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The Universal Declaration of Human Rights

Posted on July 06 2020

The Universal Declaration of Human Rights
 

On December 10, 1948, the General Assembly of the United Nations adopted and proclaimed the Universal Declaration of Human Rights. Drafted in the aftermath of World War II, this document is considered the foundation of international human rights law.

The United Nations Commission on Human Rights drafted the declaration under the leadership of committee chair Eleanor Roosevelt, the wife of U.S. President Franklin D. Roosevelt. For many years, committee member René Cassin was considered its primary author. From 1924 to 1938, Cassin was the French delegate to the League of Nations, the international peace organization formed after the end of World War I. Cassin was well known for his work in finding peaceful solutions to international conflicts.

Today, however, historians understand that Cassin was just one of several authors who contributed to the Universal Declaration of Human Rights. The first draft of the declaration was written by John Humphrey, a Canadian who was the United Nations Secretariat's Human Rights Director. Others who had a hand in creating the declaration were commission chair Eleanor Roosevelt, Chinese author and diplomat Chang Peng-chun, and Lebanese philosopher and diplomat Charles Habib Malik.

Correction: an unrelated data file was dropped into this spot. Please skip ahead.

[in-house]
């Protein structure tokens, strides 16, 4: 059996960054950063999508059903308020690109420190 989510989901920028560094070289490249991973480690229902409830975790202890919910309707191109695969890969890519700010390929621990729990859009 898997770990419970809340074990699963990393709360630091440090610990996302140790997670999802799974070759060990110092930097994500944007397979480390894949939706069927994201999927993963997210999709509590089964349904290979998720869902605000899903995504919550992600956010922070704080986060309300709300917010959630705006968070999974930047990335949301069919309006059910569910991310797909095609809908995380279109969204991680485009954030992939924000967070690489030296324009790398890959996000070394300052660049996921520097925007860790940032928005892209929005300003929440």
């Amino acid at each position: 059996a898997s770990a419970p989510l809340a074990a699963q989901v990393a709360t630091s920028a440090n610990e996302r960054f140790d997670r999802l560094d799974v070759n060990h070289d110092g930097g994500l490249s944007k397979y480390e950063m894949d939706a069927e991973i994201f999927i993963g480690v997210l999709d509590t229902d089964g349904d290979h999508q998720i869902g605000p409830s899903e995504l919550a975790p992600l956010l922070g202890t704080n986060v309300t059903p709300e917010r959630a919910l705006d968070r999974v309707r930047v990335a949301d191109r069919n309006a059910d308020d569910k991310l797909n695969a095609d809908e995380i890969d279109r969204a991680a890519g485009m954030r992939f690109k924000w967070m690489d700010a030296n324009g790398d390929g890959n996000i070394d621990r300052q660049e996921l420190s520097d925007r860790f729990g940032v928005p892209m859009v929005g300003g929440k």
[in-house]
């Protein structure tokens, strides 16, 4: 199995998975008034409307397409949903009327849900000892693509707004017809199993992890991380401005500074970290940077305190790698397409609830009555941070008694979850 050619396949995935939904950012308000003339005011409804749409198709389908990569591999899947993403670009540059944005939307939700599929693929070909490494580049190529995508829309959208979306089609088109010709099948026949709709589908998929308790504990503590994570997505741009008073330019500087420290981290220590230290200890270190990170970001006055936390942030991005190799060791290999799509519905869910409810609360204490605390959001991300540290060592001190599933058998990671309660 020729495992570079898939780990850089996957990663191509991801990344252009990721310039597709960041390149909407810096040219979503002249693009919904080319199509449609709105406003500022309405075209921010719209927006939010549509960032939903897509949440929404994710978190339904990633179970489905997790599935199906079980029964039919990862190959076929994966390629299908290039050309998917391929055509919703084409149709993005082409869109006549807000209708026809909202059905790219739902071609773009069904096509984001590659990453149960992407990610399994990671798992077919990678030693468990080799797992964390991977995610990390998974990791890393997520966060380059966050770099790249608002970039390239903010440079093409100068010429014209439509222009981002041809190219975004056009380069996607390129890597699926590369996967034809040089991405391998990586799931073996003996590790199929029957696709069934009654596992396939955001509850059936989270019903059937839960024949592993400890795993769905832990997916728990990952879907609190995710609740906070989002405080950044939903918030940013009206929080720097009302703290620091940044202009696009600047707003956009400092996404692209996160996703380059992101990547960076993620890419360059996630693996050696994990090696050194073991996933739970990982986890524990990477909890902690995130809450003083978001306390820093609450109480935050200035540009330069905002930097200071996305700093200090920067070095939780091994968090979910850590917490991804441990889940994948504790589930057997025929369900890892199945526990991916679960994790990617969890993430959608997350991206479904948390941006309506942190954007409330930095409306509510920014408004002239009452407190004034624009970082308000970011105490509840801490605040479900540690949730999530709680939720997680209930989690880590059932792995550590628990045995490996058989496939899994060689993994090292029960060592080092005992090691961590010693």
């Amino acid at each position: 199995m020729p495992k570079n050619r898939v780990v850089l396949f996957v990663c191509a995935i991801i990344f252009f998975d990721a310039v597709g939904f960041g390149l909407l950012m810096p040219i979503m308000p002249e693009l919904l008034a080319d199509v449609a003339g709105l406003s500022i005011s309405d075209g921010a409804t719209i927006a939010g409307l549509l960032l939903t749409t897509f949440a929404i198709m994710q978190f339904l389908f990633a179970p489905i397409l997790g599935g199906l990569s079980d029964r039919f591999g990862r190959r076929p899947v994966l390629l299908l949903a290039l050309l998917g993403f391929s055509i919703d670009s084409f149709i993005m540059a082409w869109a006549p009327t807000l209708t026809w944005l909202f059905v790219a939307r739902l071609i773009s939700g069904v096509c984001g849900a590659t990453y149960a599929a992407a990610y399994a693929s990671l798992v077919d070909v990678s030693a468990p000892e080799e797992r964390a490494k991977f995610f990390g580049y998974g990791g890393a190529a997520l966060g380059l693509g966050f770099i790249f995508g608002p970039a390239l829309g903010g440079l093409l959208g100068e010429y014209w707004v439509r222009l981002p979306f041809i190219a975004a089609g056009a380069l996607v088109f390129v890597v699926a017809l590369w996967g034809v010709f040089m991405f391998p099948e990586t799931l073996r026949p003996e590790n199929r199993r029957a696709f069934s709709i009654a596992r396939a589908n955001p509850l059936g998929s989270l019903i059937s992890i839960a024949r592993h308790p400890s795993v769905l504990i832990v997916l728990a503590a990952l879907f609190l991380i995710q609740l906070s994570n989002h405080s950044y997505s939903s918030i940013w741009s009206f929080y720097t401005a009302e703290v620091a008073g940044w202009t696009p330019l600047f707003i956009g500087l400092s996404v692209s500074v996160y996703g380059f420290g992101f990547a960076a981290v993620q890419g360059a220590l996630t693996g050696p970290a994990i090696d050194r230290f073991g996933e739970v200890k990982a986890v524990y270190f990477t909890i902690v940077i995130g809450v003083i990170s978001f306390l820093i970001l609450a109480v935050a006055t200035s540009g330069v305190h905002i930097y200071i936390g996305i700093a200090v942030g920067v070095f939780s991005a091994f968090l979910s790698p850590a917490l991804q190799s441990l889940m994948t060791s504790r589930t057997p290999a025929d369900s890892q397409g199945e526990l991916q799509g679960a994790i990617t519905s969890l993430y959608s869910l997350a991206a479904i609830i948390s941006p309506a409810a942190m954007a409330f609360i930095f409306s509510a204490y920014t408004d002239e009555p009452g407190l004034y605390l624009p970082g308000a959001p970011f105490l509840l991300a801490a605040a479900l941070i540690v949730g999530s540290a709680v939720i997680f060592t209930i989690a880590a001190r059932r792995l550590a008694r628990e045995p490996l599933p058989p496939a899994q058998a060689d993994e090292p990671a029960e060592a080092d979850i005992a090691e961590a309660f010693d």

After some minor revisions, the declaration was approved unanimously by the United Nations General Assembly on December 10, 1948. However, several countries abstained, or chose not to vote. These included the Belarusian SSR (Soviet Socialist Republic), Czechoslovakia, Poland, Saudi Arabia, South Africa, the Soviet Union, the Ukrainian SSR, and Yugoslavia.

A right is an action or thing that a person is entitled to have, do, or receive. Rights ensure that people can perform—or not perform—certain actions. There are two main categories of rights: legal and natural. Legal rights are those that people have because of a particular legal system. For example, if a U.S. citizen is 18 years old, he or she has the right to vote in an election. However, citizens of the South American country of Brazil have a right to vote in elections when they are 16 years old. Since the U.S. and Brazil have different voting laws, Americans and Brazilians each have different voting rights.

A natural right, however, is an entitlement people have because they are human beings, and not because they are citizens of one country or another. Many scholars think that the idea of natural rights is the cornerstone of American democracy. The U.S. Declaration of Independence states that “all men are created equal,” and this idea is “self-evident.” If an idea is self-evident, it means that it is obviously true. Since it is obviously true, there is no need to prove it.